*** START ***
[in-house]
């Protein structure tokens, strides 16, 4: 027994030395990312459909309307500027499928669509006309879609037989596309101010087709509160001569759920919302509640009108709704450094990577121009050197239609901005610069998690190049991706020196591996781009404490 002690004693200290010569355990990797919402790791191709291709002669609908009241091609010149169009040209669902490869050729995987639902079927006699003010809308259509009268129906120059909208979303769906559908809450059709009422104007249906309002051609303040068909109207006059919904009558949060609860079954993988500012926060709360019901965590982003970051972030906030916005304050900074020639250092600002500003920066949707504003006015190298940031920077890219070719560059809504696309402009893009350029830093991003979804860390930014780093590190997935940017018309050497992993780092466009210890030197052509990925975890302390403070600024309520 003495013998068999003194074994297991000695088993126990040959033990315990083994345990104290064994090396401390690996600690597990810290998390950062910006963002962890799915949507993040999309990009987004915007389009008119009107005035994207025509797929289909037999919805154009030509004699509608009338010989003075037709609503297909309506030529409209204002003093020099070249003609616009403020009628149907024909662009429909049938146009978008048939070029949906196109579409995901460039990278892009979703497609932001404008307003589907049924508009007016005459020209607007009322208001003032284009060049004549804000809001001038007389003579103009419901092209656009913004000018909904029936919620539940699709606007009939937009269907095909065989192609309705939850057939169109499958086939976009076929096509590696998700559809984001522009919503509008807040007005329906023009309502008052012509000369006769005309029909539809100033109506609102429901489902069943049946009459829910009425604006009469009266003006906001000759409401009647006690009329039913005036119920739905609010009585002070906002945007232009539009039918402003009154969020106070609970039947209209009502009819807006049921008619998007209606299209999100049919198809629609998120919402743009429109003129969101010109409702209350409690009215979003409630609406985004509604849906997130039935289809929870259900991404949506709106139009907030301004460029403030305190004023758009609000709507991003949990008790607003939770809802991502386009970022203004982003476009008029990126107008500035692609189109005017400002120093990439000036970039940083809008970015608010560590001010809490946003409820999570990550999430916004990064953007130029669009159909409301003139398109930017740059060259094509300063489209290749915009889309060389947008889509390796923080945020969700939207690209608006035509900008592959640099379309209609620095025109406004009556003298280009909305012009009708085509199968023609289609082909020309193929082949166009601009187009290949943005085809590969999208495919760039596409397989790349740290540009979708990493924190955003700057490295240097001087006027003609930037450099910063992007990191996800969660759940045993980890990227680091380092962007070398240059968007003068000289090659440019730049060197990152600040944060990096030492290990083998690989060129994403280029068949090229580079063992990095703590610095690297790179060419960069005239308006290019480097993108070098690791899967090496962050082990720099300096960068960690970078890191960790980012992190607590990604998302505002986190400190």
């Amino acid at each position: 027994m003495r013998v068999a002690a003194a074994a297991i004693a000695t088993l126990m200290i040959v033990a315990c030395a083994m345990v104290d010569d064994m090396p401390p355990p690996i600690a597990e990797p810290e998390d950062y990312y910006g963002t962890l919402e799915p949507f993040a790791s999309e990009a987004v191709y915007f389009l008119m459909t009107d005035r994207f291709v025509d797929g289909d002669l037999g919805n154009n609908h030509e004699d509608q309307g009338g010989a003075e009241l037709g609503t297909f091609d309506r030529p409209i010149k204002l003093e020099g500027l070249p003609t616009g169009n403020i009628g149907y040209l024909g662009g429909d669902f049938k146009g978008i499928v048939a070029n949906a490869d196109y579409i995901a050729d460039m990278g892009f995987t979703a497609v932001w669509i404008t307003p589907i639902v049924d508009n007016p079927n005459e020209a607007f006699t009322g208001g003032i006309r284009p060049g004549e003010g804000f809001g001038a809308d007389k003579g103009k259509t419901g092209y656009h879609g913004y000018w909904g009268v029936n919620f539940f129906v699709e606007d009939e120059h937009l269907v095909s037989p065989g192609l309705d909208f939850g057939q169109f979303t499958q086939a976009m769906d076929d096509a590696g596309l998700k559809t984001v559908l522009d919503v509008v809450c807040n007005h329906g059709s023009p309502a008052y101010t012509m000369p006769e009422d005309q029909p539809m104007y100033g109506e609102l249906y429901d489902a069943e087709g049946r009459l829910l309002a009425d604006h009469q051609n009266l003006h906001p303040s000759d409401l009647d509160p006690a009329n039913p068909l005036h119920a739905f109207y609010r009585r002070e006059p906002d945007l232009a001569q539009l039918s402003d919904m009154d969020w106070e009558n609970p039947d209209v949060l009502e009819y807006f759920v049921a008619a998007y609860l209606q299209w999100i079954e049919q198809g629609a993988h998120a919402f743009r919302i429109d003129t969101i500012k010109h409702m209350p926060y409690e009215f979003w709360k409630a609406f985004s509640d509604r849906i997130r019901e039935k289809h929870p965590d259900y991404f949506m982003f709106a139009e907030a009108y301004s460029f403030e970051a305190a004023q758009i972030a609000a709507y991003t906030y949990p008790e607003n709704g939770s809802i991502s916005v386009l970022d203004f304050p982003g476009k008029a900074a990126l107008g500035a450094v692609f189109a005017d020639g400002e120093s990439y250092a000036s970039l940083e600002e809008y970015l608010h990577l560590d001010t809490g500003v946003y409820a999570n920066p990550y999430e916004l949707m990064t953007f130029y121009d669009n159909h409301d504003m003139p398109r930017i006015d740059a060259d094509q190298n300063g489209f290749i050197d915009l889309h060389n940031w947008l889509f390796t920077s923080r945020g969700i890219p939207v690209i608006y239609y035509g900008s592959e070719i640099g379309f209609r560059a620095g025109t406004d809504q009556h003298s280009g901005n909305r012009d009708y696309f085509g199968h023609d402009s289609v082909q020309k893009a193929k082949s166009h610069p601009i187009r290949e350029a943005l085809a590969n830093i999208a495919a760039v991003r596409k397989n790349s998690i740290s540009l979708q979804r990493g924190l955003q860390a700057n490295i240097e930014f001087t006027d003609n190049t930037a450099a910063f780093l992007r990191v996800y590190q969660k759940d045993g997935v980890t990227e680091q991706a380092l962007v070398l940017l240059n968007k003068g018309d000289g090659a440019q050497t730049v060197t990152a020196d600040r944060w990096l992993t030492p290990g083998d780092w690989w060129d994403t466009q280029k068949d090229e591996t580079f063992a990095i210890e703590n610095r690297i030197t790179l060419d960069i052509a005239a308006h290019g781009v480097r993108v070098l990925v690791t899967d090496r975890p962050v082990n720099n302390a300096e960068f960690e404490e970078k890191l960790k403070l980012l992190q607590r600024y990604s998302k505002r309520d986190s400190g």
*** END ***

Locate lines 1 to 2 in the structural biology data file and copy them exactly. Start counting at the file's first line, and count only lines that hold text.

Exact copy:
[in-house]
């Protein structure tokens, strides 16, 4: 027994030395990312459909309307500027499928669509006309879609037989596309101010087709509160001569759920919302509640009108709704450094990577121009050197239609901005610069998690190049991706020196591996781009404490 002690004693200290010569355990990797919402790791191709291709002669609908009241091609010149169009040209669902490869050729995987639902079927006699003010809308259509009268129906120059909208979303769906559908809450059709009422104007249906309002051609303040068909109207006059919904009558949060609860079954993988500012926060709360019901965590982003970051972030906030916005304050900074020639250092600002500003920066949707504003006015190298940031920077890219070719560059809504696309402009893009350029830093991003979804860390930014780093590190997935940017018309050497992993780092466009210890030197052509990925975890302390403070600024309520 003495013998068999003194074994297991000695088993126990040959033990315990083994345990104290064994090396401390690996600690597990810290998390950062910006963002962890799915949507993040999309990009987004915007389009008119009107005035994207025509797929289909037999919805154009030509004699509608009338010989003075037709609503297909309506030529409209204002003093020099070249003609616009403020009628149907024909662009429909049938146009978008048939070029949906196109579409995901460039990278892009979703497609932001404008307003589907049924508009007016005459020209607007009322208001003032284009060049004549804000809001001038007389003579103009419901092209656009913004000018909904029936919620539940699709606007009939937009269907095909065989192609309705939850057939169109499958086939976009076929096509590696998700559809984001522009919503509008807040007005329906023009309502008052012509000369006769005309029909539809100033109506609102429901489902069943049946009459829910009425604006009469009266003006906001000759409401009647006690009329039913005036119920739905609010009585002070906002945007232009539009039918402003009154969020106070609970039947209209009502009819807006049921008619998007209606299209999100049919198809629609998120919402743009429109003129969101010109409702209350409690009215979003409630609406985004509604849906997130039935289809929870259900991404949506709106139009907030301004460029403030305190004023758009609000709507991003949990008790607003939770809802991502386009970022203004982003476009008029990126107008500035692609189109005017400002120093990439000036970039940083809008970015608010560590001010809490946003409820999570990550999430916004990064953007130029669009159909409301003139398109930017740059060259094509300063489209290749915009889309060389947008889509390796923080945020969700939207690209608006035509900008592959640099379309209609620095025109406004009556003298280009909305012009009708085509199968023609289609082909020309193929082949166009601009187009290949943005085809590969999208495919760039596409397989790349740290540009979708990493924190955003700057490295240097001087006027003609930037450099910063992007990191996800969660759940045993980890990227680091380092962007070398240059968007003068000289090659440019730049060197990152600040944060990096030492290990083998690989060129994403280029068949090229580079063992990095703590610095690297790179060419960069005239308006290019480097993108070098690791899967090496962050082990720099300096960068960690970078890191960790980012992190607590990604998302505002986190400190």